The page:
Interestingly enough, though, one is able to draw a parallel between the struggle women face to break out in these male-dominated societies to the strife Africans went through during slavery. This same parallel can be extended to include the colonial African societies. The epochs of slavery and colonialism were so traumatic and unjustifiably evil as records of mass killings in and out of the continent are there to prove to that effect. But somehow, there were those who felt it was necessary that some people be treated as lesser humans than others. In fact, there are instances where scriptures were quoted to justify the evil perpetuated on black people. Scriptures admonished thus, “Bondservants (slaves), obey in everything those who are your earthly masters, not by way of eye-service, as people-pleasers, but with sincerity of heart, fearing the Lord. Some relied solely on these and more to prove the acceptability of what were clearly heinous crimes against humanity. King Leopold II of Belgium, while commissioning missionaries to Africa specifically Congo wrote in a letter that says “Evangelize the savages so that they stay forever in submission to the white colonialists, so they never revolt against the restraints they are undergoing. Recite every day-“Happy are those who are weeping because the kingdom of God is for them.” This was after he had acknowledged Africans’ knowledge of God in the same letter. “They speak and submit to a Mungu, one Nzambi, one Nzakomba…” Yet he was able to conjure a way of making the subjugation of Congolese fashionable for what he termed “in the best interest of Belgium.” And so, slavery and colonialism were normalized for the gain of some while the rest became the subjects of untold misery and objectification. But the normalization and acceptance of the act does not make it morally right.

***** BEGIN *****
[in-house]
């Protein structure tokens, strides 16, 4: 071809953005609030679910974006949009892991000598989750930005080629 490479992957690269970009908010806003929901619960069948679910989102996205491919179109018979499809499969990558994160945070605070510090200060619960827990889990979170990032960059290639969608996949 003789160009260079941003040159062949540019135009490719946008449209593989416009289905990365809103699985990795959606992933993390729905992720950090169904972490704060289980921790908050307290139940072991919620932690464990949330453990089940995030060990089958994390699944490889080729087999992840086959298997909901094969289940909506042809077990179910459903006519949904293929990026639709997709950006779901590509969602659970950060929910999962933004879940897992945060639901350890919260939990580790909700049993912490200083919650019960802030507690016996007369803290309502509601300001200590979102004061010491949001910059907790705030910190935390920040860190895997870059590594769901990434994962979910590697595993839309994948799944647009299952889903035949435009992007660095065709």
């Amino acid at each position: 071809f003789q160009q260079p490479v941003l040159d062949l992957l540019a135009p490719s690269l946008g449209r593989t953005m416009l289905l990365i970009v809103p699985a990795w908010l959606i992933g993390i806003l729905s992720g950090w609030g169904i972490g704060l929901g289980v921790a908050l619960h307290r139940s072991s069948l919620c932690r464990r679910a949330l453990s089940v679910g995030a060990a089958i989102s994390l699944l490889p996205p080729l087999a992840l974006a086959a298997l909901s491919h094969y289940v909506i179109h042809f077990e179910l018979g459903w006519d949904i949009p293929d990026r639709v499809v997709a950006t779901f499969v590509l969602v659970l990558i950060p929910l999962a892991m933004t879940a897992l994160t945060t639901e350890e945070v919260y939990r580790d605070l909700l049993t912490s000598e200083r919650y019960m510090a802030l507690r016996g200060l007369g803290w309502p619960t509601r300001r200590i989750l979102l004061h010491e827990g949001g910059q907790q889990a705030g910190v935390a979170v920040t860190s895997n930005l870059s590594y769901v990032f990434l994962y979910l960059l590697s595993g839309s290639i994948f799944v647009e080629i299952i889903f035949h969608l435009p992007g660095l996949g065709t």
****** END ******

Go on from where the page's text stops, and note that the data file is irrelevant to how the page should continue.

Progressively, subjects of these pernicious enterprises sought to lift themselves by their bootstraps. The agreement on the side of the enslavers and colonizers made the struggle against the duo evils unbearably daunting. The attempts to recognize the demon of colonialism and slavery were met by sustained efforts employed to maintain the narrative that it was in fact in the nature of things for some to be subservient to others, a role which was divinely befitting of the dark skinned. In the midst of such fierce resistance from the colonizer and the enslaver, who unfortunately happened to be the same person, the desire for freedom is divine and innate. Therefore, the oppressed sought this unqualified freedom by shading blood.

In the same vein, women would continue asking unapologetically to be given their pride of place on the table on which issues of their interests are discussed. Anything short of that would lead to the same vicious cycle of wives fighting tooth and nail against domestic violence, female children demanding equal share from their parents regarding inheritances. Indeed, “We should all be feminists” is a right call made by Chimamanda Ngozi Adichie as it underscores the scores of mishaps men willfully orchestrate for women through various avenues.